When it comes to designing smaller living spaces, there are a myriad of ways to maximize the limited space available. One could use multifunctional “transformative” furniture, or one could make the staircases retractable, or perhaps hide a carousel cupboard under your bed. Essentially, whether it is a micro-apartment, a small house, or a vehicle converted to a small house on wheels, there are many small space design ideas that can be translated and adapted to meet a specific need. wide variety of challenges.
In the South Bohemian region of the Czech Republic, boq architekti (formerly) successfully translated some of these useful small space design ideas into building a compact but comfortably efficient waterside retreat for a family. This area is well known for tourism and this pond-side house (or “Dům u rybníka”) is not only designed to maximize its small footprint, but to enhance the idyllic views of the water.
As the architects explain:
“On the edge of a small South Bohemian village, in an area interspersed with famous South Bohemian ponds, a mini-house has developed, serving as a refuge from the bustle of the city. [..] The glass facade is a key element of the whole house. The living space is elevated and thanks to the generous glazing the owners can enjoy a magnificent view of the countryside close to the water. ”
The cottage’s simple, gabled shape is inspired by what designers identify as the locality’s “classic rural archetype”. Yet it also sports a clean and minimalist look, thanks to its white plaster exterior walls, which contrast sharply with its dark gray galvanized sheet roof.
The addition of a long rectangular-shaped volume, which contains the bathroom and the sauna, helps to add additional space, as well as a certain dynamism to the external form.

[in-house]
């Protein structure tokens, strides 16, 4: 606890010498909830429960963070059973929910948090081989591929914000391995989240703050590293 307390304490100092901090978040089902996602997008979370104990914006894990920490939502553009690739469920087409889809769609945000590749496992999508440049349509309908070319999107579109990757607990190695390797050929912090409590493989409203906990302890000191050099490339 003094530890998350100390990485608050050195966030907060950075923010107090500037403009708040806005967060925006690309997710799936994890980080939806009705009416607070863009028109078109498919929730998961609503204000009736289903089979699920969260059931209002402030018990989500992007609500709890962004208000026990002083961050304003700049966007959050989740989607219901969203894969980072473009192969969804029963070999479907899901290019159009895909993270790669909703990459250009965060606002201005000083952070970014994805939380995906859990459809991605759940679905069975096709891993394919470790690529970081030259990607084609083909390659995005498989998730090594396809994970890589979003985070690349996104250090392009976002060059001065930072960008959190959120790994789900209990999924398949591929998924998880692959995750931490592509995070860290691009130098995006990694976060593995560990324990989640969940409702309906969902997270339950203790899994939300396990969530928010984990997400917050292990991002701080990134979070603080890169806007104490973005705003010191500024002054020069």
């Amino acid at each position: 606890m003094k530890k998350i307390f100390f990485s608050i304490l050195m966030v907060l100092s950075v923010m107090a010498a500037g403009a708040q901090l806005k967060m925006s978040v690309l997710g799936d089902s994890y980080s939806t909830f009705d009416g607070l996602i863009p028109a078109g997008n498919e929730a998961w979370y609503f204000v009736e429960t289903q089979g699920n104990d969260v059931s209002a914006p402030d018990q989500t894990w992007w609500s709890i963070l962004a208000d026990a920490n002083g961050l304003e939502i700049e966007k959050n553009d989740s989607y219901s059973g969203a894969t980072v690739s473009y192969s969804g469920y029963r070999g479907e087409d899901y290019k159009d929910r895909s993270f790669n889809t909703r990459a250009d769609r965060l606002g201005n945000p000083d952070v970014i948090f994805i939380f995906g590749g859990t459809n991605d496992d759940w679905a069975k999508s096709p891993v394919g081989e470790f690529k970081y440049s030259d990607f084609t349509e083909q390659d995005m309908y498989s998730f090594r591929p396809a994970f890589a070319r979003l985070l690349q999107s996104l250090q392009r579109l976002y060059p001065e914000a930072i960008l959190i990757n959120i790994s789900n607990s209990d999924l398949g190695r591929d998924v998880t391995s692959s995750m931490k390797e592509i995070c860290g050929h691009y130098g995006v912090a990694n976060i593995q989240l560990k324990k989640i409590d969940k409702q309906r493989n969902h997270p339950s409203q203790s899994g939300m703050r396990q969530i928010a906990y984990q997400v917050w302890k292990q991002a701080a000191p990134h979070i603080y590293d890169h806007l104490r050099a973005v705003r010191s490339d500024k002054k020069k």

Entering through a door in the side of the rectangular volume, one enters the entrance hall, where one can hang coats and store shoes.
This leads to another door which opens onto the main living areas of the kitchen and living room, which are oriented towards this huge glazed facade overlooking the pond.
The living room is not too big, but beautifully bright, thanks to the glass patio door and generous windows, all guiding the gaze to a peaceful view of the pond.
Much of the interior is done in a way that echoes the minimalist envelope while enhancing natural light and giving the illusion of a larger space, explain the architects:
“Inside, the supporting elements come into play. The steel I-beams are recognized and are complemented by a subtle steel staircase with wooden steps and other steel furniture. The whole is completed by wooden elements and accessories in neutral color. The main motif inside is the outside landscape, which literally changes every minute and thus creates a unique atmosphere. ”
The stairs are designed in a way that helps to emphasize the intention of the design towards lightness and airiness. Rather than being made of heavy, thick woods, the stair frame is made of light steel, while the stair treads themselves are made of thin pieces of wood.
The result is a slimmer profile for the stairs that still lets in natural light and the unobstructed view. With the addition of handrails on both sides, the shape of the stairs is slightly steeper than usual, allowing the stairs to take up less floor space, much like in the shipbuilding industry.
Behind the stairs, the dining room and the kitchen are located at the other end of the ground floor. The kitchen is laid out along one wall, while a large row of white paneled cabinets lines the other wall.
Unlike the neutral palette of the walls, we have a darker slate colored material for the cabinets and fixtures with a sleek black finish, which helps add depth to the space.
Upstairs, we have a mezzanine where the sleeping area is located. There is an opening window in one of the sloped roof walls that allows light to enter.
There is also an office here on the mezzanine which overlooks the living room below.
Back on the ground floor, from the kitchen side, we enter the rectangular volume which contains both the bathroom on one side and the sauna, which overlooks the pool, on the other.
The use of darker materials in the bathroom creates a cave-like atmosphere, which is balanced by a few shiny touches of metal and an explosion of warm-toned recessed lighting in the shower alcove.
By strategically opening the house to nature on one side and arranging the interior in a way that maximizes light and space, this little pond-side house ends up being quite cozy and feeling big enough. To learn more, visit boq architekti.